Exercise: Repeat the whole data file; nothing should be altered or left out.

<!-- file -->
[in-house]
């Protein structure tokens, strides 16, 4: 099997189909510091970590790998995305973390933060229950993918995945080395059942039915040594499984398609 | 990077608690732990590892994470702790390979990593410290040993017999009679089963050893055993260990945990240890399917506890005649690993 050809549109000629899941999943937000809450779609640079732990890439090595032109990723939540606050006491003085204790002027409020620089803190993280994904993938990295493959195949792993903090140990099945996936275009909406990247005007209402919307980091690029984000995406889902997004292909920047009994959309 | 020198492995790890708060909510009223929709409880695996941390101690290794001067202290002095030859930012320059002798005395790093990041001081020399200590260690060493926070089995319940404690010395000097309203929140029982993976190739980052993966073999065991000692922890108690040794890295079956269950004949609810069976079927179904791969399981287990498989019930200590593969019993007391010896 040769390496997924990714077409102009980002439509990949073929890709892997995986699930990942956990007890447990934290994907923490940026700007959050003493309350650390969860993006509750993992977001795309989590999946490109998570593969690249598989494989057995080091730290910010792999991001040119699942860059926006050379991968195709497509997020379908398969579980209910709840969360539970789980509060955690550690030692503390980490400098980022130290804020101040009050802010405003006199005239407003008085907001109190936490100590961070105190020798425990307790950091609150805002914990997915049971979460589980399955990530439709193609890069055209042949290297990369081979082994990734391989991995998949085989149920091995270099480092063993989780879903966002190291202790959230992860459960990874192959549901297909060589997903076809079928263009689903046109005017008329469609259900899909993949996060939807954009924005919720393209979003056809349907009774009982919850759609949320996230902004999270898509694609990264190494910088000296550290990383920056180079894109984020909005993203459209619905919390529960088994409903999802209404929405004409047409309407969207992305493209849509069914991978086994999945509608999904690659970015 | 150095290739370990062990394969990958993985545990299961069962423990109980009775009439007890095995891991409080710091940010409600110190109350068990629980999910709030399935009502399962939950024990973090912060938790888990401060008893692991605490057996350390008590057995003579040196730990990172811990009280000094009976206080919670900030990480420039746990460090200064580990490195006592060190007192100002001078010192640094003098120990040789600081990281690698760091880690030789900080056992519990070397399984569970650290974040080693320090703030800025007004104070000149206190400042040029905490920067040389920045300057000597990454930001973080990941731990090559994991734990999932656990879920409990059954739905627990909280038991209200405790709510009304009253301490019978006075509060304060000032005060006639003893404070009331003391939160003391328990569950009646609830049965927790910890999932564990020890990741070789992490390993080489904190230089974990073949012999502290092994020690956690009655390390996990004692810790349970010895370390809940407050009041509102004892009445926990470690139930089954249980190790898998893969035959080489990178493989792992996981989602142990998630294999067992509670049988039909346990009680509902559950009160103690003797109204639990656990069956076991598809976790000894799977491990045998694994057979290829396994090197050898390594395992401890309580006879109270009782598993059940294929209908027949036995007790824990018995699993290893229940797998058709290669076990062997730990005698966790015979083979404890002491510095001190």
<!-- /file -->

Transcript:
[in-house]
């Protein structure tokens, strides 16, 4: 099997189909510091970590790998995305973390933060229950993918995945080395059942039915040594499984398609 | 990077608690732990590892994470702790390979990593410290040993017999009679089963050893055993260990945990240890399917506890005649690993 050809549109000629899941999943937000809450779609640079732990890439090595032109990723939540606050006491003085204790002027409020620089803190993280994904993938990295493959195949792993903090140990099945996936275009909406990247005007209402919307980091690029984000995406889902997004292909920047009994959309 | 020198492995790890708060909510009223929709409880695996941390101690290794001067202290002095030859930012320059002798005395790093990041001081020399200590260690060493926070089995319940404690010395000097309203929140029982993976190739980052993966073999065991000692922890108690040794890295079956269950004949609810069976079927179904791969399981287990498989019930200590593969019993007391010896 040769390496997924990714077409102009980002439509990949073929890709892997995986699930990942956990007890447990934290994907923490940026700007959050003493309350650390969860993006509750993992977001795309989590999946490109998570593969690249598989494989057995080091730290910010792999991001040119699942860059926006050379991968195709497509997020379908398969579980209910709840969360539970789980509060955690550690030692503390980490400098980022130290804020101040009050802010405003006199005239407003008085907001109190936490100590961070105190020798425990307790950091609150805002914990997915049971979460589980399955990530439709193609890069055209042949290297990369081979082994990734391989991995998949085989149920091995270099480092063993989780879903966002190291202790959230992860459960990874192959549901297909060589997903076809079928263009689903046109005017008329469609259900899909993949996060939807954009924005919720393209979003056809349907009774009982919850759609949320996230902004999270898509694609990264190494910088000296550290990383920056180079894109984020909005993203459209619905919390529960088994409903999802209404929405004409047409309407969207992305493209849509069914991978086994999945509608999904690659970015 | 150095290739370990062990394969990958993985545990299961069962423990109980009775009439007890095995891991409080710091940010409600110190109350068990629980999910709030399935009502399962939950024990973090912060938790888990401060008893692991605490057996350390008590057995003579040196730990990172811990009280000094009976206080919670900030990480420039746990460090200064580990490195006592060190007192100002001078010192640094003098120990040789600081990281690698760091880690030789900080056992519990070397399984569970650290974040080693320090703030800025007004104070000149206190400042040029905490920067040389920045300057000597990454930001973080990941731990090559994991734990999932656990879920409990059954739905627990909280038991209200405790709510009304009253301490019978006075509060304060000032005060006639003893404070009331003391939160003391328990569950009646609830049965927790910890999932564990020890990741070789992490390993080489904190230089974990073949012999502290092994020690956690009655390390996990004692810790349970010895370390809940407050009041509102004892009445926990470690139930089954249980190790898998893969035959080489990178493989792992996981989602142990998630294999067992509670049988039909346990009680509902559950009160103690003797109204639990656990069956076991598809976790000894799977491990045998694994057979290829396994090197050898390594395992401890309580006879109270009782598993059940294929209908027949036995007790824990018995699993290893229940797998058709290669076990062997730990005698966790015979083979404890002491510095001190």